I'm not sure when, but somewhere along the way I became ashamed to be British. Shamed by a government spouting polished, prettied lies about sub-humans. Shamed by the determination of a public all too willing to believe such fallacies.

Shame externalises those who have internalised it. It pushes us further from participating, adds chains to existing barriers, reinforces prejudice. These days I often wonder, is it shame that prevents the public from understanding the prejudice and poverty their government are perpetuating? Is it perhaps the shame of having turned away, having believed that sick and disabled people are somehow deserving of punishment instead of protection? Is it the four am fear, when dark thoughts of accident or disease cross all our minds? Is it because the only way to push away those fears is to pretend those things won't happen to you or those you love? Is it because that pretend game means you can reassure yourselves that you'll never be like 'them', that 'they' are not 'you'? Or is the shame really because you know? Know that there is no 'them' or 'us', that all people are fragile, vulnerable to forces of chance beyond any of our control, forces which can change life in an instant. Is the shame in knowing that, yet choosing to believe the comforting lie, that it could never happen to you? A lie whispering seductively that admitting to a need for social security threatens your safety, it's mere existence intrudes upon your need to believe it is something you'll never need. Whereas welfare, welfare is something different altogether, something that only others require, others who will never be like you, and if you don't need it, why would they?

15 comments:

Oya's Daughter said...

This is the first deeply personal post on everything you've been doing that I've seen in a while...and I know it cost you dear. I thank you very much for writing it.

Anonymous said...

Very powerful writing. Thank you and please take care of yourself. x

Anonymous said...

Whilst I agree with much of what's written here I have to take issue with the notion that people have not fought on issues directly affecting them. I have been doing just that. I have no wish to be a disability campaigner, it is sheer desperation that has driven me to lobby on a particular issue, hitherto ignored by much of the 'movement'. My biggest obstacle, and most revealing disappointment, has been the attitude of some who are, or want to be, professional 'disability campaigners' and use other people's work to boost their own profile or CV and gain credibility with people in authority. I have a life-limiting disease and am certainly not in this for any kind of glory; I won't be alive long enough. But those who are using the desperation of others to gain kudos for themselves should be ashamed. (I don't mean you Kaliya)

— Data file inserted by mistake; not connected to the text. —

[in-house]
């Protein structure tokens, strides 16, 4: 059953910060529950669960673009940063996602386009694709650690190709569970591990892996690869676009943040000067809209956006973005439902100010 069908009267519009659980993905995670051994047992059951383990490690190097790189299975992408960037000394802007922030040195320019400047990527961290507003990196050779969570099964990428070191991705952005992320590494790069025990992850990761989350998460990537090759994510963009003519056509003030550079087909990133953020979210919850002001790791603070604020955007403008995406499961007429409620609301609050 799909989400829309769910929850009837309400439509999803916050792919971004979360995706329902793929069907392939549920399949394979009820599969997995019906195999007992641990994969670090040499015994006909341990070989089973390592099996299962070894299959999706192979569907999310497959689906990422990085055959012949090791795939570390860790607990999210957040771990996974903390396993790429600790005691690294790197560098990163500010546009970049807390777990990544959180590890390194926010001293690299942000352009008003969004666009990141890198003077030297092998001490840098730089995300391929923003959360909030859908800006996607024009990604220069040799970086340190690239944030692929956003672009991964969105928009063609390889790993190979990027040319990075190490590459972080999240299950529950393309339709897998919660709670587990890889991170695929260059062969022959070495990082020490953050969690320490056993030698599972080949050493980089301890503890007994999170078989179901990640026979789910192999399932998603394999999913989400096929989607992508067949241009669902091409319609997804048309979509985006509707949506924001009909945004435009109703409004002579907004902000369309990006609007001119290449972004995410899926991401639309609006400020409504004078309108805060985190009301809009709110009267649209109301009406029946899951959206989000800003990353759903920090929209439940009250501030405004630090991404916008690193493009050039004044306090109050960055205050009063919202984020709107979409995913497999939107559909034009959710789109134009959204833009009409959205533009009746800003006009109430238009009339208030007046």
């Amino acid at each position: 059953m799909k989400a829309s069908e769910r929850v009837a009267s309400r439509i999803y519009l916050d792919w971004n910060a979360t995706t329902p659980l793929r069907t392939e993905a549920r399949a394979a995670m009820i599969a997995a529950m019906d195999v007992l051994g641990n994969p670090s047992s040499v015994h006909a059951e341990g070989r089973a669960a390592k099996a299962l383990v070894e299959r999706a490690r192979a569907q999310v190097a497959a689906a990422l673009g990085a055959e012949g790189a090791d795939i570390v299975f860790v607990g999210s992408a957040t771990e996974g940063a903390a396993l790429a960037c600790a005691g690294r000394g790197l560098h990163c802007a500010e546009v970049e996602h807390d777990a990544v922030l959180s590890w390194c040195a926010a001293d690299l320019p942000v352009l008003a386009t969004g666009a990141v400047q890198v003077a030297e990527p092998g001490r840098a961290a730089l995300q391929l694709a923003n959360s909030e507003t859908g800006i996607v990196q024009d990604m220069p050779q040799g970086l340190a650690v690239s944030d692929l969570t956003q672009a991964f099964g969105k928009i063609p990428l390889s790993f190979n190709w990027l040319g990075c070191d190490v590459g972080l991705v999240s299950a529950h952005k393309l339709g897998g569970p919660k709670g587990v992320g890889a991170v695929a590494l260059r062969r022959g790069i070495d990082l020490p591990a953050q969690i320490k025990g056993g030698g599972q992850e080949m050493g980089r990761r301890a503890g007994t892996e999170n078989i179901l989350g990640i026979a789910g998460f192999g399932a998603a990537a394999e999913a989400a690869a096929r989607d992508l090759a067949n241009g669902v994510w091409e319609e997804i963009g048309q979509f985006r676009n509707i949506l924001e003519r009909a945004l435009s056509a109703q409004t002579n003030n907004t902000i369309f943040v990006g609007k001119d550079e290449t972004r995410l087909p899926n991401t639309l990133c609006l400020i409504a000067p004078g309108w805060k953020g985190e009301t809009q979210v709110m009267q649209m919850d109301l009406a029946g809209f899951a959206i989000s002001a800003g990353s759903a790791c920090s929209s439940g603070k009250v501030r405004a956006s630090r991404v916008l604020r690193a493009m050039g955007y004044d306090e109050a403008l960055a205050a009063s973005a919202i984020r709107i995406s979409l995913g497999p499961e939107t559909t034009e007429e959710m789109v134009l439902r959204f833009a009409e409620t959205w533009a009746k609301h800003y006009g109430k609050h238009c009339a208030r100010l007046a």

Ray said...

Thank you for what you have done over the last two years. 'No good deed goes unpunished' - sadly. But many have benefited from what you have written and done and you have said what many would have liked to say but may have felt they lacked the words.

Now - do you need some time for yourself? A break from other people's demands? Some time to get your strength and inner balance back?

Anonymous said...

Beautifully written. You are very much appreciated. You must do whatever you feel is right to heal yourself.

daisybeebee said...

What a moving piece of writing that must have been so difficult to write. You have, and continue to do do much , I do not know how you do it, you are truly remarkable. Please look after yourself.







Jayast said...

Powerful, expressive writing to which I can really relate.

I would add that I find it extremely painful when any group of people is stigmatised and marginalised. Immigrants is a word which I hear from a lot of people used as a label to dehumanise individuals into a supposedly unworthy mass in the same way that benefit "scroungers" has been used.

This use of easily identified groups of people to misdirect blame for widespread societal problems is so very insidious and dangerous.

As a disabled person with chronic but unfortunately invisible illnesses, I've now become paranoid for the first time in my life. I know of at least one woman on my street who doesn't like me and once yelled at me across the road that I wasn't really ill. I live in fear that she will report me for benefit fraud and I'll have to deal with that.

Thanks for all your words and efforts on behalf of us all, bendygirl, and please take some time to recuperate. Sending virtual hugs x

Anonymous said...

It is a real living nightmare which won't go away. First losing a fantastic, beloved career, a good income and health, so awaiting the day when DLA also removed, so that even the necessary visits to the osteopath and the essential prepayment certificate become an unaffordable luxury. Couple that with slowly losing the fight with depression, and uncaring medical people, and the possibility, nay probability of losing my old car, the lifeline with the outside world, and you'll understand why I'm another drug stockpiler. Yolo but didn't imagine this would be quite how things would turn out.

Anonymous said...

It is testimony like yours which will turn the tide.

Anonymous said...

Thanks for all your hard work Kaylia you're a star. Your video on youtube, drew me back from the brink of suicide and persuaded me to fight back. I myself am fed up of how people swallow government press releases. The tide does seem to be turning in our favour though and we must never give up. As you said yourself - alone we whisper together we shout.

Denice Hadfield said...

You touched my heart as you've have many others. At the moment I'm Lucky in that I don't need to claim as my husband works f/time ( Bus Driver for coach and horses Company) and somehow we manage! I'm partially sighted and also have asthma and Psoriatic Arthritis, which is now invading my hips. I've already had two cataracts replaced,one in each eye but have also got MD in left eye!